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Citation Information

Type Thesis or Dissertation - Doctor of Philosophy
Title Multidimensional Child Poverty and its Determinants: A Case of Uganda
Author(s)
Publication (Day/Month/Year) 2016
URL http://www.canberra.edu.au/researchrepository/file/96c439f6-c912-481b-beb2-2eeae96dd4d2/1/full_text.​pdf
Abstract
Over the last two decades, Uganda has registered impressive economic growth accompanied
by a significant reduction in income poverty, from 56 per cent in 1992 to 25 per cent
in 2010. Consequently, the country has met the first Millennium Development Goals
(MDGs) target of cutting the poverty level in half by 2015. However, with less than two
years until the deadline set by the international community to attain the MDGs, the
recent Uganda MDG progress report gives evidence that this accomplishment has not
been accompanied by improvements in other important areas. It shows that Uganda’s
performance on child-related MDGs indicators such as nutrition, health and education,
remains ‘off-track’ (MFPED, 2010). In this way, the Uganda MDGs progress report
for 2010 affirms that progress in one dimension of human well-being is not necessarily
associated with improvements in others, and that to be comprehensive, any assessment of
human deprivation needs to be done in a multidimensional framework. Therefore, this
study aims to examine the incidence, intensity and determinants of multimensional child
poverty in Uganda.
In this study, a child is defined as any individual below 18 years of age in accordance
with Uganda’s Constitution. Children are not a homogeneous group, children in different
stages of childhood suffer different forms of deprivations and vulnerabilities and the impact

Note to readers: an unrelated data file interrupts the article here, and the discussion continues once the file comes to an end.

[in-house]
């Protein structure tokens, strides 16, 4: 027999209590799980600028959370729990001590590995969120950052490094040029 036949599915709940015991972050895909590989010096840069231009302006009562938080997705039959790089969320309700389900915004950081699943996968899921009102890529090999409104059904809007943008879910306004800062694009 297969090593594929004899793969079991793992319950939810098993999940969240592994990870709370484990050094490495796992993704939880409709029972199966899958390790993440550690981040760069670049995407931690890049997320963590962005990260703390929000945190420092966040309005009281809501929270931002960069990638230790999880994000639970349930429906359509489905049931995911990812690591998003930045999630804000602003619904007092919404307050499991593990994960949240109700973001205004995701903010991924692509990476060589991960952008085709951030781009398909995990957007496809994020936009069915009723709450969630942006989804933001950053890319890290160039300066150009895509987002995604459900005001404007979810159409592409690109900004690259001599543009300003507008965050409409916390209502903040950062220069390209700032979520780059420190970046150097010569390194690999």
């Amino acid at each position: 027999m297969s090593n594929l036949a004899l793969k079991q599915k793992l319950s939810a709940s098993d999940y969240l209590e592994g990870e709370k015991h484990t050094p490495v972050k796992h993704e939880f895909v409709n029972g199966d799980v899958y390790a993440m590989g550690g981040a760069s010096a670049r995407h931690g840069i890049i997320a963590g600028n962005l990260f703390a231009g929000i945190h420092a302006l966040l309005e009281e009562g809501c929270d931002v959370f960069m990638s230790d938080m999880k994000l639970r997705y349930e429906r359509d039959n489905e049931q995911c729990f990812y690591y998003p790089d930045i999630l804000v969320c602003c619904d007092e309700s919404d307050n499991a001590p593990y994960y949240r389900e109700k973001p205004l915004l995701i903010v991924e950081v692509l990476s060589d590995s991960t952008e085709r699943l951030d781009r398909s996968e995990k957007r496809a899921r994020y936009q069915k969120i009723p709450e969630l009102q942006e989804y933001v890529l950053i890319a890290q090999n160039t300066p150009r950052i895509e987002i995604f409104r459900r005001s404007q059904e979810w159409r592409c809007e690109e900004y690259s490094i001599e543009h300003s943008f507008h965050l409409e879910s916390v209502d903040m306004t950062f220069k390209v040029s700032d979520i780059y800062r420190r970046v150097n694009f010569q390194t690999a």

of these vary across different age groups. Consequently, a three-step analysis of child
poverty is performed, constituting the three empirical chapters of this study. The first
empirical chapter applies the Alkire and Foster (2007, 2011b) counting and dual cut-off
approach to the 2006 Uganda Demographic and Health Survey (UDHS) to generate a
robust profile of multidimensional child poverty among pre-school children. The second
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empirical chapter extends the first analysis by analysing the changes in multidimensional
child poverty among schoolchildren in Uganda between 2002 and 2010 using Uganda
National Household Survey (UNHS) data sets. The third empirical chapters provides
an econometric analysis of the determinants of multidimensional child poverty. It uses
logistic regressions to examine the role played by children and household characteristics
in increasing or decreasing the probability of a child being considered multidimensionally
poor.
In general, the findings show that multidimensional child poverty is highest among
children living in rural areas, and in the Northern and Eastern regions. The analysis of
changes in child poverty suggests a strong reduction in multidimensional child poverty
between 2002 and 2010, driven relatively more by household-related indicators such as
access to safe drinking water, improved sanitation facilities and household consumption
expenditure, than by child-specific indicators such as schooling, literacy or child labour.
However, the reduction in multidimensional child poverty has not been uniform across
different population subgroups. The pattern of reduction across rural/urban areas and
regions has been less pro-poor than that of income poverty. In addition, the poorer
subgroups have shown slower progress, thus widening inter-group multidimensional child
poverty. The results also show a considerable poverty mismatch between the monetary
and multidimensional approaches. Finally, the findings demonstrate the importance
of education, employment in the non-agriculture sector, small family size and health
infrastructure in reducing multidimensional child poverty in Uganda.

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